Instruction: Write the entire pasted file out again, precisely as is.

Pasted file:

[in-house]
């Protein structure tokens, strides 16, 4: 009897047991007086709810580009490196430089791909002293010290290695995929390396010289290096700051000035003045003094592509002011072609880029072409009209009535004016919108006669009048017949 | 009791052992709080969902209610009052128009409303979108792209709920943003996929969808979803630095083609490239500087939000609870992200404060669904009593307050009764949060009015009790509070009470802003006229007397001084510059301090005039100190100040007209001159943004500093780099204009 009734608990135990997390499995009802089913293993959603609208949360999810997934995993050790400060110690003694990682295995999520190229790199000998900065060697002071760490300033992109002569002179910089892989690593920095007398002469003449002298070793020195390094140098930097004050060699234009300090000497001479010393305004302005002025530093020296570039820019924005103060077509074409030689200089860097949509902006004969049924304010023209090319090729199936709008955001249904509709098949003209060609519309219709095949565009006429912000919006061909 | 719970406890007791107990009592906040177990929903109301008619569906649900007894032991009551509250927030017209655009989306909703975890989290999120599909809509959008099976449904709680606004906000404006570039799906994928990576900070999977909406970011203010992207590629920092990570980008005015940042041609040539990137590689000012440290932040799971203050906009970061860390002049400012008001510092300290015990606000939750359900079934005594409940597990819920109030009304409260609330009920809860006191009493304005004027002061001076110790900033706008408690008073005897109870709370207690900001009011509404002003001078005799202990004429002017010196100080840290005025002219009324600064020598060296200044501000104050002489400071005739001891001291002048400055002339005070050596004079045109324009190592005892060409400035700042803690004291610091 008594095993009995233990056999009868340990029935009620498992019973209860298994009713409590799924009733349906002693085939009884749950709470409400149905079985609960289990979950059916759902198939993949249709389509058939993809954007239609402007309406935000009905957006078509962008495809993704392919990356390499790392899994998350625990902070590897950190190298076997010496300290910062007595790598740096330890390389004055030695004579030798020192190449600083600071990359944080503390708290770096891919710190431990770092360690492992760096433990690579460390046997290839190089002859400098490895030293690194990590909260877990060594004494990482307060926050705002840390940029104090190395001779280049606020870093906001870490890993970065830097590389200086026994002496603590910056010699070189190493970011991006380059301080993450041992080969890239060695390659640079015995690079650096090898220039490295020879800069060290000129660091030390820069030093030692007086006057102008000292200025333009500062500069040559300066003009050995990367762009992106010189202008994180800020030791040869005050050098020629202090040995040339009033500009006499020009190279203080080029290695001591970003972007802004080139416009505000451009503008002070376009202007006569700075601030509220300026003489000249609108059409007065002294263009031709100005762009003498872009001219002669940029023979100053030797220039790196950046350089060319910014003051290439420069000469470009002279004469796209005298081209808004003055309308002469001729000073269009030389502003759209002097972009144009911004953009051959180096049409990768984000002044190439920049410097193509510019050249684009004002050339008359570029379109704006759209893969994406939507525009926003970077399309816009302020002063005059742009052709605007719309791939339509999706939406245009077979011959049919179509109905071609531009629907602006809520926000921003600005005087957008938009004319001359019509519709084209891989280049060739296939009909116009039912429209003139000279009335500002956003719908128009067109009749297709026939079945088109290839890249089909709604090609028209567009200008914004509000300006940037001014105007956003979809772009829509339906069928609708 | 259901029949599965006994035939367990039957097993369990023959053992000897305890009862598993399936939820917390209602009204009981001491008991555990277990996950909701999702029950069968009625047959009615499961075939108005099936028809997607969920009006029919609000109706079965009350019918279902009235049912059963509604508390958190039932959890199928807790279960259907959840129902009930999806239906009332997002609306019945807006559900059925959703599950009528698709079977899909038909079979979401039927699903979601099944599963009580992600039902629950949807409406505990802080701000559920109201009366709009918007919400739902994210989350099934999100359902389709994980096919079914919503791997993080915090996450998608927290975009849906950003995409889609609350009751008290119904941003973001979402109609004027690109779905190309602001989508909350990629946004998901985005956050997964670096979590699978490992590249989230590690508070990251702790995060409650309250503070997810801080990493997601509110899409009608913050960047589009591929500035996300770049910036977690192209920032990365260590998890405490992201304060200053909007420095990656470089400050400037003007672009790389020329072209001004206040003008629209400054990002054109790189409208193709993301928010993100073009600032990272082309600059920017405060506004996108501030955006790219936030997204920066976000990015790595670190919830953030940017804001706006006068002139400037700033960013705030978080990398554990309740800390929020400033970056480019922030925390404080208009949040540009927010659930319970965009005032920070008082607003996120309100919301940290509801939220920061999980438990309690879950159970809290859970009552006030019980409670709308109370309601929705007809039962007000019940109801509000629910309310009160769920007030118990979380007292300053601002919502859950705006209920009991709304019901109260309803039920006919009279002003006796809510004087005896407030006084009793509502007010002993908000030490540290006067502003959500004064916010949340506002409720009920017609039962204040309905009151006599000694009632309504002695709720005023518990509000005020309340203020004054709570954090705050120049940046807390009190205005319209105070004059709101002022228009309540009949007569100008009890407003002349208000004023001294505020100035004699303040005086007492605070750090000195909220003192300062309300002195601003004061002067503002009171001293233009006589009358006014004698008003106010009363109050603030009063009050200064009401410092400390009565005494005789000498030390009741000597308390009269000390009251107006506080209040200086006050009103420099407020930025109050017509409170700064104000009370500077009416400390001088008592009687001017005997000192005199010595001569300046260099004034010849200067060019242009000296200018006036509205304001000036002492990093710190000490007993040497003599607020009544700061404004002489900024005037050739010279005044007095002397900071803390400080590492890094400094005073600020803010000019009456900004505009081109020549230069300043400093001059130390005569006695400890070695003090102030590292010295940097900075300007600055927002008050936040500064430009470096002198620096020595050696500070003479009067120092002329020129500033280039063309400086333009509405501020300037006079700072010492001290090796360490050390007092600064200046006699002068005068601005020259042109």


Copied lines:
[in-house]
């Protein structure tokens, strides 16, 4: 009897047991007086709810580009490196430089791909002293010290290695995929390396010289290096700051000035003045003094592509002011072609880029072409009209009535004016919108006669009048017949 | 009791052992709080969902209610009052128009409303979108792209709920943003996929969808979803630095083609490239500087939000609870992200404060669904009593307050009764949060009015009790509070009470802003006229007397001084510059301090005039100190100040007209001159943004500093780099204009 009734608990135990997390499995009802089913293993959603609208949360999810997934995993050790400060110690003694990682295995999520190229790199000998900065060697002071760490300033992109002569002179910089892989690593920095007398002469003449002298070793020195390094140098930097004050060699234009300090000497001479010393305004302005002025530093020296570039820019924005103060077509074409030689200089860097949509902006004969049924304010023209090319090729199936709008955001249904509709098949003209060609519309219709095949565009006429912000919006061909 | 719970406890007791107990009592906040177990929903109301008619569906649900007894032991009551509250927030017209655009989306909703975890989290999120599909809509959008099976449904709680606004906000404006570039799906994928990576900070999977909406970011203010992207590629920092990570980008005015940042041609040539990137590689000012440290932040799971203050906009970061860390002049400012008001510092300290015990606000939750359900079934005594409940597990819920109030009304409260609330009920809860006191009493304005004027002061001076110790900033706008408690008073005897109870709370207690900001009011509404002003001078005799202990004429002017010196100080840290005025002219009324600064020598060296200044501000104050002489400071005739001891001291002048400055002339005070050596004079045109324009190592005892060409400035700042803690004291610091 008594095993009995233990056999009868340990029935009620498992019973209860298994009713409590799924009733349906002693085939009884749950709470409400149905079985609960289990979950059916759902198939993949249709389509058939993809954007239609402007309406935000009905957006078509962008495809993704392919990356390499790392899994998350625990902070590897950190190298076997010496300290910062007595790598740096330890390389004055030695004579030798020192190449600083600071990359944080503390708290770096891919710190431990770092360690492992760096433990690579460390046997290839190089002859400098490895030293690194990590909260877990060594004494990482307060926050705002840390940029104090190395001779280049606020870093906001870490890993970065830097590389200086026994002496603590910056010699070189190493970011991006380059301080993450041992080969890239060695390659640079015995690079650096090898220039490295020879800069060290000129660091030390820069030093030692007086006057102008000292200025333009500062500069040559300066003009050995990367762009992106010189202008994180800020030791040869005050050098020629202090040995040339009033500009006499020009190279203080080029290695001591970003972007802004080139416009505000451009503008002070376009202007006569700075601030509220300026003489000249609108059409007065002294263009031709100005762009003498872009001219002669940029023979100053030797220039790196950046350089060319910014003051290439420069000469470009002279004469796209005298081209808004003055309308002469001729000073269009030389502003759209002097972009144009911004953009051959180096049409990768984000002044190439920049410097193509510019050249684009004002050339008359570029379109704006759209893969994406939507525009926003970077399309816009302020002063005059742009052709605007719309791939339509999706939406245009077979011959049919179509109905071609531009629907602006809520926000921003600005005087957008938009004319001359019509519709084209891989280049060739296939009909116009039912429209003139000279009335500002956003719908128009067109009749297709026939079945088109290839890249089909709604090609028209567009200008914004509000300006940037001014105007956003979809772009829509339906069928609708 | 259901029949599965006994035939367990039957097993369990023959053992000897305890009862598993399936939820917390209602009204009981001491008991555990277990996950909701999702029950069968009625047959009615499961075939108005099936028809997607969920009006029919609000109706079965009350019918279902009235049912059963509604508390958190039932959890199928807790279960259907959840129902009930999806239906009332997002609306019945807006559900059925959703599950009528698709079977899909038909079979979401039927699903979601099944599963009580992600039902629950949807409406505990802080701000559920109201009366709009918007919400739902994210989350099934999100359902389709994980096919079914919503791997993080915090996450998608927290975009849906950003995409889609609350009751008290119904941003973001979402109609004027690109779905190309602001989508909350990629946004998901985005956050997964670096979590699978490992590249989230590690508070990251702790995060409650309250503070997810801080990493997601509110899409009608913050960047589009591929500035996300770049910036977690192209920032990365260590998890405490992201304060200053909007420095990656470089400050400037003007672009790389020329072209001004206040003008629209400054990002054109790189409208193709993301928010993100073009600032990272082309600059920017405060506004996108501030955006790219936030997204920066976000990015790595670190919830953030940017804001706006006068002139400037700033960013705030978080990398554990309740800390929020400033970056480019922030925390404080208009949040540009927010659930319970965009005032920070008082607003996120309100919301940290509801939220920061999980438990309690879950159970809290859970009552006030019980409670709308109370309601929705007809039962007000019940109801509000629910309310009160769920007030118990979380007292300053601002919502859950705006209920009991709304019901109260309803039920006919009279002003006796809510004087005896407030006084009793509502007010002993908000030490540290006067502003959500004064916010949340506002409720009920017609039962204040309905009151006599000694009632309504002695709720005023518990509000005020309340203020004054709570954090705050120049940046807390009190205005319209105070004059709101002022228009309540009949007569100008009890407003002349208000004023001294505020100035004699303040005086007492605070750090000195909220003192300062309300002195601003004061002067503002009171001293233009006589009358006014004698008003106010009363109050603030009063009050200064009401410092400390009565005494005789000498030390009741000597308390009269000390009251107006506080209040200086006050009103420099407020930025109050017509409170700064104000009370500077009416400390001088008592009687001017005997000192005199010595001569300046260099004034010849200067060019242009000296200018006036509205304001000036002492990093710190000490007993040497003599607020009544700061404004002489900024005037050739010279005044007095002397900071803390400080590492890094400094005073600020803010000019009456900004505009081109020549230069300043400093001059130390005569006695400890070695003090102030590292010295940097900075300007600055927002008050936040500064430009470096002198620096020595050696500070003479009067120092002329020129500033280039063309400086333009509405501020300037006079700072010492001290090796360490050390007092600064200046006699002068005068601005020259042109």